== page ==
It probably isn't as difficult or as costly as you imagine to do the right thing.

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    Or just don't cite the repository at all. I mean, if I have a paper copy.of the journal vs a scanned copy I get from another library vs a publisher-provided PDF and all are identical, the repository shouldn't matter and many (most?) style manuals don't require you to cite the exact location you obtained the copy except for rare one-of-a-kind works like medieval manuscripts, etc. (Although MLA started so in protest I've decided my next paper I'm going to cite every library involved in an ILL transaction to show how stupid it is) – user0721090601 Feb 26 '19 at 13:43
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    @Anyon MLA8 wants us to specify the "container" so if we got an article from JSTOR we're supposed to cite JSTOR along with the article. It's the same article regardless, and most people just happily pretend they got it on paper to avoid doing it :-) I'm jus planning on taking it to the other extreme because to me a library is no different than JSTOR – user0721090601 Feb 26 '19 at 14:07
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    @guifa: MLA8 wants us to specify the "container" so if we got an article from JSTOR --- I don't know how that would apply to me (and I don't really care either) because I have literally tens of thousands of photocopied papers and paper preprints obtained since the mid 1980s (arguably the early 1960s if you count the preprint archive I received from a well known researcher in my field in the mid 1990s), from many dozens of libraries, and other than an occasional library stamp on a photocopied page or remembering where I got the paper from, I would have no way of knowing. (continued) – Dave L Renfro Feb 27 '19 at 6:56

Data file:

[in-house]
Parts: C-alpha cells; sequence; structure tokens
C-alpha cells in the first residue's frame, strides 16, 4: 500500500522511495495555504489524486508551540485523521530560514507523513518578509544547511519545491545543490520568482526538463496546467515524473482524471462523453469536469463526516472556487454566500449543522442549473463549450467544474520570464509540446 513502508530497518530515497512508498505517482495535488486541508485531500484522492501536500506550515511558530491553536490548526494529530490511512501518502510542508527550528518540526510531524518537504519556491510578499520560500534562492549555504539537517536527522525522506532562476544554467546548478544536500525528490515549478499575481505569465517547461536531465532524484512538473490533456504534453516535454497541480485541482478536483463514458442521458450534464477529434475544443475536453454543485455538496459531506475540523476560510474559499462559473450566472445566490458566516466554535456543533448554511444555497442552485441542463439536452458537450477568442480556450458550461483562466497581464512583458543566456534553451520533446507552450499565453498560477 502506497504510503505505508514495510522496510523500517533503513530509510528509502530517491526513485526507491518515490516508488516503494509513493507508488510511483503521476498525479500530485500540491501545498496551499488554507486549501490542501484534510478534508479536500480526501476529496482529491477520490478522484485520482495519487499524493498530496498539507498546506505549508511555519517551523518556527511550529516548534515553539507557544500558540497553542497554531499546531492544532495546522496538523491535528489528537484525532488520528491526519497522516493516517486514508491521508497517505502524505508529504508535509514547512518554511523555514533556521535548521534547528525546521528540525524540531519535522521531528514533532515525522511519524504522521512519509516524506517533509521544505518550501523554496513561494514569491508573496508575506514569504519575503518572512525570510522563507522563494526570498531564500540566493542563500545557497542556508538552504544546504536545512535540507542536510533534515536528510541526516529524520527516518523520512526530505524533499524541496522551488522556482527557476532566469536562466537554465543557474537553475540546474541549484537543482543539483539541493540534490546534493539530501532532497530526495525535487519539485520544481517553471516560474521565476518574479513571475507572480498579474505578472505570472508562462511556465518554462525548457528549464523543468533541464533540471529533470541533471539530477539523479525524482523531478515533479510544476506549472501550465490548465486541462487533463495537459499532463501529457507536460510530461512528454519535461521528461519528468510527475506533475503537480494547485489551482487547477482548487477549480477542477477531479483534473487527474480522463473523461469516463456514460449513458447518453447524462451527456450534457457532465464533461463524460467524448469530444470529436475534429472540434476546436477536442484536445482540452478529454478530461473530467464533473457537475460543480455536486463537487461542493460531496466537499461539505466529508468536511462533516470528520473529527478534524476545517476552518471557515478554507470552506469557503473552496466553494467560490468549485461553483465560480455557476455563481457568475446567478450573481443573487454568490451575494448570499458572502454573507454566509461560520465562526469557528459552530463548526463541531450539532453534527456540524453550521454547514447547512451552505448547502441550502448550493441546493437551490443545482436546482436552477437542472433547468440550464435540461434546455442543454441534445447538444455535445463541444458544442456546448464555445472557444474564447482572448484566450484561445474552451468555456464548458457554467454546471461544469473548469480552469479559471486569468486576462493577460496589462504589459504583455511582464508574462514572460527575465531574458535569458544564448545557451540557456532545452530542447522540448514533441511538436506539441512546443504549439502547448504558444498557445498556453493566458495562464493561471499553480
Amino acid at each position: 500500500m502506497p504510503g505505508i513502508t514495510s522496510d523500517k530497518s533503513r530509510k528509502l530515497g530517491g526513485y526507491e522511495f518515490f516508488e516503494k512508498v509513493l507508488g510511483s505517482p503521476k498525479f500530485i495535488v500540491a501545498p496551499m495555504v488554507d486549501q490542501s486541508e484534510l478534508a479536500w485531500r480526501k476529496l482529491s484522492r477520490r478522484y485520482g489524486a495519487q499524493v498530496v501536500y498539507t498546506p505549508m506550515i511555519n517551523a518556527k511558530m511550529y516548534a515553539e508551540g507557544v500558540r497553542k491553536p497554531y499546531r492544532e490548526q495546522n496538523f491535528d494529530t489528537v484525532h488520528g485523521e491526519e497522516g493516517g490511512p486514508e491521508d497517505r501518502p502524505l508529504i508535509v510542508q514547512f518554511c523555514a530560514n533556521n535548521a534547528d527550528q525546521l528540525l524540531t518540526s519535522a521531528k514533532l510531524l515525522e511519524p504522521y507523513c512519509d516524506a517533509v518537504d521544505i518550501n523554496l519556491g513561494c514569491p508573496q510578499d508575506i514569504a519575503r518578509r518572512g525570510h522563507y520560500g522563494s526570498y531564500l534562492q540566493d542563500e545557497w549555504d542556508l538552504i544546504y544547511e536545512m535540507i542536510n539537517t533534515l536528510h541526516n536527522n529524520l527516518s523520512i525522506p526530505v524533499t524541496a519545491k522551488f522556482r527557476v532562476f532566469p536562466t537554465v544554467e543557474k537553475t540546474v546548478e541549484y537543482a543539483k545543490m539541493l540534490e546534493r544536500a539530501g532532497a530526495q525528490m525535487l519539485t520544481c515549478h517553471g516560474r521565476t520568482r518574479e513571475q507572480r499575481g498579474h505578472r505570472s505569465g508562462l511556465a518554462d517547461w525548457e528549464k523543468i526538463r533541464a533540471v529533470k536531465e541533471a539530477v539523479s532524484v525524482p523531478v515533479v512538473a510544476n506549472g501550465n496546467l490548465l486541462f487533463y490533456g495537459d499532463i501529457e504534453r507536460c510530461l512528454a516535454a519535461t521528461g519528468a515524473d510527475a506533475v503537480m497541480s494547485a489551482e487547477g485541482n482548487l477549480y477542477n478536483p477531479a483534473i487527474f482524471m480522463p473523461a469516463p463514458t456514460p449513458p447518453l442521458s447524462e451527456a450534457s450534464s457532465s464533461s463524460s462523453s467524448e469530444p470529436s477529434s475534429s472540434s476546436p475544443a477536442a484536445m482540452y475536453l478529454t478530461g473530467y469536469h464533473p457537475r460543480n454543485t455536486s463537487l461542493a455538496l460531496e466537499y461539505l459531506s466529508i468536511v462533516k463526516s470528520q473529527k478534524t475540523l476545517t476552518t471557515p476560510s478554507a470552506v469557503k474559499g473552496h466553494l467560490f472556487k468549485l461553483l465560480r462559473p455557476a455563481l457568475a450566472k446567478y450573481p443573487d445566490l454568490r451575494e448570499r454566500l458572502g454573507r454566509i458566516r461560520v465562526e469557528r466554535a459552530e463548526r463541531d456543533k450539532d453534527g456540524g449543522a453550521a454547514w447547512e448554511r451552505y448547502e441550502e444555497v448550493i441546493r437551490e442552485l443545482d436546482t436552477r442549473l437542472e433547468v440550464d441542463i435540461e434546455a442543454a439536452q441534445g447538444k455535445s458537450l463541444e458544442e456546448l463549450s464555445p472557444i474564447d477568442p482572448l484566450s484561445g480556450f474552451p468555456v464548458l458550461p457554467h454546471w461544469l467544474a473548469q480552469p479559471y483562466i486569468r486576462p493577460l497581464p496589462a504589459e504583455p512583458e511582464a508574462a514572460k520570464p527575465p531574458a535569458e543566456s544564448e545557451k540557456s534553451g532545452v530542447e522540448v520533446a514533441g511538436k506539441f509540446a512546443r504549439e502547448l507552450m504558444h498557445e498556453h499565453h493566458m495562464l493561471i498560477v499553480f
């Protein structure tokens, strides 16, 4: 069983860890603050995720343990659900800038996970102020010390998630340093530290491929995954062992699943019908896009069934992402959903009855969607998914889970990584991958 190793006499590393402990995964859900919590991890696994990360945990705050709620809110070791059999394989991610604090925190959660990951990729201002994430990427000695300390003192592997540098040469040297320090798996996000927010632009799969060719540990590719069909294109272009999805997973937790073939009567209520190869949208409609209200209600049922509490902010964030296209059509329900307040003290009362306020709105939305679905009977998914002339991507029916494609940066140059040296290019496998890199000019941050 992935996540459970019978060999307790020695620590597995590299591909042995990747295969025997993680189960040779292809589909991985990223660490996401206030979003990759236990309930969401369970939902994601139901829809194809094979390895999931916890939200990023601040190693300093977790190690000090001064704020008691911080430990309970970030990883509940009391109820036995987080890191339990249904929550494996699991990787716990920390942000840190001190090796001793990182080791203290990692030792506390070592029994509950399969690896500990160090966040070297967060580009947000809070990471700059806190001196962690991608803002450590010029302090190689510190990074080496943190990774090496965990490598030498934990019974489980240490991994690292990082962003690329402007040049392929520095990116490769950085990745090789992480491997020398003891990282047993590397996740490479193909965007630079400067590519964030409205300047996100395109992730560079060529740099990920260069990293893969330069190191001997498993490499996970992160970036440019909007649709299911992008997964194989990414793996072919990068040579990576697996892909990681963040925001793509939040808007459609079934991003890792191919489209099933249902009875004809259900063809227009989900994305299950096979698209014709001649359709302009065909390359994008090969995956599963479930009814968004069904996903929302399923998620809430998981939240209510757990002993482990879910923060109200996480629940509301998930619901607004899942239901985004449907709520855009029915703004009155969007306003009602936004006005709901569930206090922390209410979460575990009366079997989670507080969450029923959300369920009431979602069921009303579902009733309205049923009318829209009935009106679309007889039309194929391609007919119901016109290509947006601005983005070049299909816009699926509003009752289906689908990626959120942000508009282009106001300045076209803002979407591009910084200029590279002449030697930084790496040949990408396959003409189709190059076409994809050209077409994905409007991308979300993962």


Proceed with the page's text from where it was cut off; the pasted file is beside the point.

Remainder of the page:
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    If you are at a reputable university you can probably get legal access to nearly everything you need unless that university is in Germany, Sweden, Peru or Taiwan. – Federico Poloni Feb 27 '19 at 7:40
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    @FedericoPoloni: at least Germany isn't as cut off as that News article suggests. I'm currently associated with an institution that doesn't have Elsevier access any more since January. However, there's an inter-library catalogue that shows which other libraries have a journal (example: zdb-katalog.de/title.xhtml?idn=020659016&vol=2019). In addition, the TIB (≈ national library for technical literature) even has a paper copy. All in all, it's not as convenient as it was, but our library will still get Elsevier papers I ask for via inter-library loan. – cbeleites unhappy with SX Feb 27 '19 at 17:16

Would you incriminate yourself?

For some articles, the abstract is so clear and concise that it effectively says everything you need to know in order to cite it. I've previously been advised when writing abstracts for articles in paywall journals to make sure someone could cite the article without actually having it. Obviously, it's not an ideal situation, but it is very much possible to cite an article purely based on the abstract, which you would have access to without acquiring the article anyway.

In short, if I see someone cite an article and I somehow know that they have not paid for access to it, I'd assume they've cited it based on the abstract.